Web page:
2.2.2. Online Menu Metrics

We reviewed Just Eat takeaway listings for potential metrics that could be extracted from each menu listing. They had to fit the following criteria: the ability to be routinely collected through automated processes, had an established association with health, and could be applicable to all listed takeaways. We identified 15, which are listed and detailed in Table 1. Author JD manually extracted the data for each menu listing and metric. Author LG subsequently carried out quality assurance on the data to identify any mistakes.

2.3. Data Analysis

We used generalized linear modelling (GLM) to asses the relationship between the available menu metrics and the cumulative expert health score. All 15 menu metrics listed in Table 1 were included as independent variables in the GLM. Due to the exploratory means of our study, limited sample size, and crucial lack of rigorous nutritional information regarding each food item, we were not looking for definitive variables associated with takeaway fast-food health, but rather those that could appropriately contribute to a human-centred metric. As such, significance for independent variables was set to p < 0.1 in stepwise deletion. The resultant regression equation from our GLM was then used to derive a fitted score for each outlet and then converted into a Health Rating using the Food Standards Agency (FSA) Food Hygiene Rating Scheme as a template [25].
We carried out data analysis in R [35].

3. Results

The complete data can be found in Supplementary Materials Table S1. Takeaway outlets have been anonymised, but we have retained each outlet’s listed cuisine tags. The table also contains for each takeaway outlet the expert health score, the score for each of the 15 menu metrics, the GLM fitted score, and their resultant Health Rating. It took approximately two months to collate the expert health scores. During this time, due to the high rate of attrition in the takeaway fast-food sector [36] from the original list of 162 menu listings to review, 149 (92%) were included in the data analysis. Each outlet was scored four times independently. These scores were added together to create a cumulative measure that ranged from a minimum of 4 to a maximum of 12. The significant coefficients from the GLM can be seen in Table 2.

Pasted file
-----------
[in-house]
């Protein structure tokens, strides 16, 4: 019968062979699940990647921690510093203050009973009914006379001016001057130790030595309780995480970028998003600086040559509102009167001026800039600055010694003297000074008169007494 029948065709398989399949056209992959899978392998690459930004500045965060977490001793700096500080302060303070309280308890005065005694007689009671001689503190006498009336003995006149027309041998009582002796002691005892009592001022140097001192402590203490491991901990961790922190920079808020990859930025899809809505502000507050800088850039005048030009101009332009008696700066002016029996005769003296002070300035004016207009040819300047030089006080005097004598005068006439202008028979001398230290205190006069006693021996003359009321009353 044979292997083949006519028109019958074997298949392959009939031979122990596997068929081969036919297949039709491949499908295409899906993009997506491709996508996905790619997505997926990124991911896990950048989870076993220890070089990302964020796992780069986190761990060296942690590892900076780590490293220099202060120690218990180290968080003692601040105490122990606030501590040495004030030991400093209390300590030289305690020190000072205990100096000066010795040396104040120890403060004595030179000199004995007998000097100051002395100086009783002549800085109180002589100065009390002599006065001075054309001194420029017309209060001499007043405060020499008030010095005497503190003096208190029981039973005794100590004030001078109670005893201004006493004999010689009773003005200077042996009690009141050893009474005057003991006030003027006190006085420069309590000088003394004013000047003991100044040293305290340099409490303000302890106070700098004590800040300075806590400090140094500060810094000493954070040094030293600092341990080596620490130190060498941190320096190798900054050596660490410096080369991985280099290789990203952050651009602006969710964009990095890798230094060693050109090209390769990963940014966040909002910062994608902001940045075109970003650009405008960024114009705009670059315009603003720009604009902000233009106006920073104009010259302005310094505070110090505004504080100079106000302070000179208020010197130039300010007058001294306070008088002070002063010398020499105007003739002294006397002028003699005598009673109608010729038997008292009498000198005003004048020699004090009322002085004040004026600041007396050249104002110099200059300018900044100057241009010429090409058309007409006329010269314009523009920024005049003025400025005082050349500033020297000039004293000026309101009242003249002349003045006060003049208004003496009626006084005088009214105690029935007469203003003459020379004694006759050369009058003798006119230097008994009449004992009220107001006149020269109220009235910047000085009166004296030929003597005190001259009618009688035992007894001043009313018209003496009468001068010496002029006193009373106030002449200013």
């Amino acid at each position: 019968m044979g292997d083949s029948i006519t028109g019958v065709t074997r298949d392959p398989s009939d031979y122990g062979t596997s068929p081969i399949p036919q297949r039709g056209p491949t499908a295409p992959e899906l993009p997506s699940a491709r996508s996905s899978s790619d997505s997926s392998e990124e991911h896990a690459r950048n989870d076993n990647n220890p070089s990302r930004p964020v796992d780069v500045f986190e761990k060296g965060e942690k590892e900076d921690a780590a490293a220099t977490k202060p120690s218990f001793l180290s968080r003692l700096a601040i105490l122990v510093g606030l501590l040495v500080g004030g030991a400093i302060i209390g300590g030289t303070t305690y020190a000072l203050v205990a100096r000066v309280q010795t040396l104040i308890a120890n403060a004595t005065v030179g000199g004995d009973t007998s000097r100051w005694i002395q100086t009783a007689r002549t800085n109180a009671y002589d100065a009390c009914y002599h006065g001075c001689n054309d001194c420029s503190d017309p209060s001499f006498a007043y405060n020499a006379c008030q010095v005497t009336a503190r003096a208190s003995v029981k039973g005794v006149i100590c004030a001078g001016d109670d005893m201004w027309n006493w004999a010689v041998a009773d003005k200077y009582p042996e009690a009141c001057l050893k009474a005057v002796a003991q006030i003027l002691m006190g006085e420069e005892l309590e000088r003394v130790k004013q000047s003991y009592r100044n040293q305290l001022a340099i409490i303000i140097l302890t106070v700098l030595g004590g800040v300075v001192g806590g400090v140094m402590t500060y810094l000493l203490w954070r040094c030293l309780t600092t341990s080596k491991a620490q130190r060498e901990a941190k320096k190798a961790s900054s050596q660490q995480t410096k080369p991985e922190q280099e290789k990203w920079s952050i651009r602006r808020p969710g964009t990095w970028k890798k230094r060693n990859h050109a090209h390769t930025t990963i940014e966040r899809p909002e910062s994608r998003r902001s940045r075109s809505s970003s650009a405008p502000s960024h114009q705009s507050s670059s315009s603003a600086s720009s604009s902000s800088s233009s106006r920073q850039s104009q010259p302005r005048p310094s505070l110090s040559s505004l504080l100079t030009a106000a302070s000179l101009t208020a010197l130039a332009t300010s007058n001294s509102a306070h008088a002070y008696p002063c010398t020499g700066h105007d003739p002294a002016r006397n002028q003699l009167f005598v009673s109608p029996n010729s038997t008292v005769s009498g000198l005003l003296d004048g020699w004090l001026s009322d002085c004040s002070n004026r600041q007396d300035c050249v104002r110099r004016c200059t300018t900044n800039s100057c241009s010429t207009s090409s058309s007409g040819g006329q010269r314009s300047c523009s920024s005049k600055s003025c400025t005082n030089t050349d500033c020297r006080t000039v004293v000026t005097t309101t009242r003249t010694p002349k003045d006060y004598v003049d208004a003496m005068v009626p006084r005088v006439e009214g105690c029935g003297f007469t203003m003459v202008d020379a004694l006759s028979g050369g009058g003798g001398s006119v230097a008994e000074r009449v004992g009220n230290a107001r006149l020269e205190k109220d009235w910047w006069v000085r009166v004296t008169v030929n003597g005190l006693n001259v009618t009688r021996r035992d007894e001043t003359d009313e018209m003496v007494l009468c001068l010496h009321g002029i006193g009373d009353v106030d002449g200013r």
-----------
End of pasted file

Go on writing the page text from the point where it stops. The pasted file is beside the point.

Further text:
The availability of water as a drink option, salads, and the diversity of vegetables were positively associated with nutrition researchers’ assessment of an outlet’s healthiness, whereas the availability of chips and multiple meal sizes were negatively associated. The number of dessert options was also found to be negatively associated with our expert health score, though this was at p < 0.10; therefore, there is an increased likelihood that we obtained this result by chance. However, it was retained in the GLM for the reasons detailed in Materials and Methods.

3.1. Model Residuals

In order for our GLM with a Gaussian error structure to be a suitable model for the data, the residuals (error) should be normally distributed with a zero mean. The resultant distribution of the residuals from our GLM was normal.

3.2. Health Rating

Using the FSA’s Food Hygiene Rating scheme [25] as a template to rate outlets from 0 to 5, we assigned a score based on their fitted score derived from the GLM equation. As outlets could achieve a minimum of 4 to a maximum of 12 from the cumulative expert health score, we decided on the equally distributed cut-offs across this range, see Table 3.
Figure 1 shows the distribution of takeaway outlets across the assigned Health Rating scores. The most frequent rating was 1, with no takeaway outlets achieving the highest obtainable rating of 5.
In their Just Eat listing, takeaway outlets are tagged with a maximum of three cuisine types (assumed to be defined by the individual trader). Across the 149 outlets there were a total of 47 different cuisine tags. Table 4 shows the distribution of our Health Rating scores by cuisine tags for those tags with at least three takeaway outlets.